Seven patients with recurrent tumors were male, and 9 patients with recurrent tumors were female. The mean age of patients at recurrence was 45.48 ± 7.6 years. Of 7 patients, tissue of primary tumors and recurrent tumors were available and used in the primary as well as in the recurrent tumor group.

Five patients (31.3%) with recurrent tumors received no adjuvant therapy for their primary tumors, 6 patients (37.5%) received adjuvant radiotherapy, 4 patients (25%) received adjuvant radiochemotherapy, and no data on adjuvant therapy preceding recurrence was available in 1 patient.

Analysis.

Fluorescent in situ hybridization was done as described previously (7). Expression of hypoxia inducible factor 1α, carbonic anhydrase-9, vascular endothelial growth factor (VEGF), and CD34 proteins was determined on sections of formalin-fixed and paraffin-embedded tumor specimens by immunohistochemistry as described previously (10, 11). In situ hybridization VEGF and VEGF-receptor 1, with cRNA probes generated from cDNA clones containing the human VEGF or FLT gene, was done as described previously (12, 13).

A tumor was classified as positive for hypoxia-inducible factor-1α, VEGF-mRNA, or carbonic anhydrase-9 expression if at least five unequivocal positive tumor cells were found in the slide. Expression of no or only one marker was interpreted as evidence against significant tissue hypoxia and was designated as low hypoxia score. In contrast, expression of two or three markers was considered as evidence for significant tissue hypoxia (high hypoxia score).

Analyzing anti-CD34 immunostained sections, we defined vascular formations as described previously (10): (a) classic pattern of delicate branching capillaries (Fig. 1,A); and (b) bizarre vascular formations (Fig. 1 B) comprising glomeruloid vascular proliferations, vascular garlands, and vascular clusters. On the basis of these definitions, the vascular formations within a tumor were classified as predominantly “classic” or as predominantly “bizarre” according to previously reported criteria (10).

Statistics.

Mann-Whitney-test and χ2 test were used as appropriate. Overall survival was defined from the day of initial surgery until death of the patient. Death from another cause than oligodendroglial tumor and survival until the end of the observation period were considered as censoring events. Univariate analysis of overall survival was done as outlined by Kaplan and Meier. The Cox proportional hazards model was used for multivariate analysis of overall survival. Patient age, adjuvant therapy (yes versus no), hypoxia score, and histologic WHO grading were included into Cox regression. A two-tailed P ≤ 0.05 was considered as significant.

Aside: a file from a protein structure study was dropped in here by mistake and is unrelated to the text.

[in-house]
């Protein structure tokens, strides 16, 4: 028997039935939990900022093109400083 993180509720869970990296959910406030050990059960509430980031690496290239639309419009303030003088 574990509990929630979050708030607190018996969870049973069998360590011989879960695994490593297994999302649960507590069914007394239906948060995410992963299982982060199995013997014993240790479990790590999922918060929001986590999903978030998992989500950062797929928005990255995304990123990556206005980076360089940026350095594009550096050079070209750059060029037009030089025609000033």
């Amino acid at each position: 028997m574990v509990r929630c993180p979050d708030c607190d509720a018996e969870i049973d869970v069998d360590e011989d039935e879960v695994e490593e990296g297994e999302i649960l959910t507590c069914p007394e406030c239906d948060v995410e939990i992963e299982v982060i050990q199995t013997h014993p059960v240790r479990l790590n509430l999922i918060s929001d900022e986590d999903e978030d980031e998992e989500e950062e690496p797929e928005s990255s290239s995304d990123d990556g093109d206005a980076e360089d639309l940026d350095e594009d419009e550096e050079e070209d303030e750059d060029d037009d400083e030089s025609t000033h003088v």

Results of histologic and immunohistochemical analysis, mRNA in situ hybridization, and fluorescent in situ hybridization analysis are summarized in Table 1. Immunostaining of VEGF protein showed antibody binding on endothelial cells of bizarre vascular formations (Fig. 1 C), which showed also VEGF-receptor 1 mRNA signals by in situ hybridization (data not shown).

VEGF-mRNA, hypoxia-inducible factor-1α, and carbonic anhydrase-9 expression showed focal accentuations and was found most commonly at the border of necrotic tissue areas (Fig. 1, D–F). Samples of fluorescent in situ hybridization analysis are shown as Fig. 1, G and H. Bizarre vascular formations were significantly more common in recurrent tumors compared with primary tumors (Table 1; P = 0.037, χ2 test). A significant association of high hypoxia score with WHO grade III was found at analysis of all of the tumors (P = 0.002, chi-square test). High hypoxia score was significantly more common both in primary and recurrent tumors with bizarre vascular formations (P = 0.001 and P = 0.025, respectively, χ2 test).

In the 7 patients where tissue from initial surgery and also from recurrency was available, hypoxia score did not change in any of these cases between primary and recurrent tumor (6 high; 1 low hypoxia score). No association of extent of resection with hypoxia score or survival was observed (P > 0.05).